parks, beaches and museums
The Town of Wolfeboro was granted
on October 5, 1759, settled in 1768, and incorporated in 1770. It
was granted by Governor John Wentworth and named for General Wolfe
who was the hero of the Battle of Quebec. The fact that Wentworth
built a mansion on Smith Pond (now Lake Wentworth) is the basis for
Wolfeboros claim as the oldest summer resort in America.
Wolfeboro began as a farming community with the
activity center being Dimons Corner. This settlement was on the
stage route from Dover to Conway. Lumber and the growth and sales
of apple products was a large part of early industry. Wolfeboro
Falls became know as Slab City for wood related activities carried
on there. Wood products remained a major local industry until the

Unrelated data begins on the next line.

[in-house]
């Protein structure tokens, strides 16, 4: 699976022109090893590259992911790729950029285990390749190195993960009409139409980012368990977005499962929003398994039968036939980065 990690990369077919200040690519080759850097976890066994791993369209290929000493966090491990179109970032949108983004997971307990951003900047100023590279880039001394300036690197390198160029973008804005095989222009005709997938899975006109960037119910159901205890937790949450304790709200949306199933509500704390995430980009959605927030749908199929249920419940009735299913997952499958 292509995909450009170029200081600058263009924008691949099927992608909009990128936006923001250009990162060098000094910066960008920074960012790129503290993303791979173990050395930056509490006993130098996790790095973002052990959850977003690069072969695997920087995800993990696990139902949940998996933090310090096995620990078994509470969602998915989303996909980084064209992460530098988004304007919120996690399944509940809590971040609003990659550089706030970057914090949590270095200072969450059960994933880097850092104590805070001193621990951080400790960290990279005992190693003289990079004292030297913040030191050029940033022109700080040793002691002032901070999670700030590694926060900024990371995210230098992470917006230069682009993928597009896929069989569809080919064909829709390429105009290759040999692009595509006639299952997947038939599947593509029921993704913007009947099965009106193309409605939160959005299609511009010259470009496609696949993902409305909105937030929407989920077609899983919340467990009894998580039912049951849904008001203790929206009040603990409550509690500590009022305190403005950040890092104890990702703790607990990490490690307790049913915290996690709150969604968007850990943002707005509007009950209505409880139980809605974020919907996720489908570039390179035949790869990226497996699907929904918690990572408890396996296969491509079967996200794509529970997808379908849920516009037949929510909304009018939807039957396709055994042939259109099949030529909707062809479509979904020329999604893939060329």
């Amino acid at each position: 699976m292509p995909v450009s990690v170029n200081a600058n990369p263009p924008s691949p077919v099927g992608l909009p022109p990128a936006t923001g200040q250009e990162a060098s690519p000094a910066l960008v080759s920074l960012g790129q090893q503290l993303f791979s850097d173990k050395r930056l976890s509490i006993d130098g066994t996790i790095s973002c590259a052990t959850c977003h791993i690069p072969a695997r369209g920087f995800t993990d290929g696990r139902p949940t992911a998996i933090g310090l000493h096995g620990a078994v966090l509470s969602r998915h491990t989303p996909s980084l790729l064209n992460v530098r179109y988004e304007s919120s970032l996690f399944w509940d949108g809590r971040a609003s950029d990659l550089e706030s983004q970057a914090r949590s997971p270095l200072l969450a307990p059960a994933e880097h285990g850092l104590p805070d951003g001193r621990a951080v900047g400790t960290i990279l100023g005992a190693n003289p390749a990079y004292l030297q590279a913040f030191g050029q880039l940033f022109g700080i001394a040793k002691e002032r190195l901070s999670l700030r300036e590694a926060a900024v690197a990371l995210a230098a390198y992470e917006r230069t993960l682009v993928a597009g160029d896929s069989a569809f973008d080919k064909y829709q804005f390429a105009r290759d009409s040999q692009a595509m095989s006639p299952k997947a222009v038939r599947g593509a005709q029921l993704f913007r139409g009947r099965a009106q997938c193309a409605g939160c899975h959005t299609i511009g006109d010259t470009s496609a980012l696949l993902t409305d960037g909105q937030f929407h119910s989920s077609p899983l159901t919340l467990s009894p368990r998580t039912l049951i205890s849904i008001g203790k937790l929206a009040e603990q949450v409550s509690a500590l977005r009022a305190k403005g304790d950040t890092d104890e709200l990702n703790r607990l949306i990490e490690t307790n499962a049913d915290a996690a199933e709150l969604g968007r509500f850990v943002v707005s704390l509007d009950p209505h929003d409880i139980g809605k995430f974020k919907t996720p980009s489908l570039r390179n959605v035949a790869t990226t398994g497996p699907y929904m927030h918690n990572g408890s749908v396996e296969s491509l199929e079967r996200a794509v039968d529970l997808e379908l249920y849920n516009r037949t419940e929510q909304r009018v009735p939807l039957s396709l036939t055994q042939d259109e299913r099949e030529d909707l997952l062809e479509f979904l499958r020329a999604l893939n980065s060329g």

early 20th century.
For many years the bridge or downtown Wolfeboro was
not the center of activity. Separate entities developed around
Dimons Corner, Goose Corner, South Wolfeboro, Pleasant Valley,
Wolfeboro Falls and Wolfeboro Center.
Beyond lumber and agriculture other industries came
to Wolfeboro over the years commencing in the last half of the 19th
century. These have included woolen blankets, shoes, clay pipes,
excelsior, dairy products, pewter, clothes, etc.
With the end of
the Civil War and the building of the Wolfeboro R.R. in 1872, the
tourist industry began to flourish. The Pavilion, the first hotel
of major significance was built in 1850 and was followed by several
others. The Mt. Washington launched in 1872 also brought in
tourists by water during the summer season. Tourism continues to be
a major industry for Wolfeboro.
Wolfeboro Historical Society
Post Cards Courtesy of the Edward Garrett Collection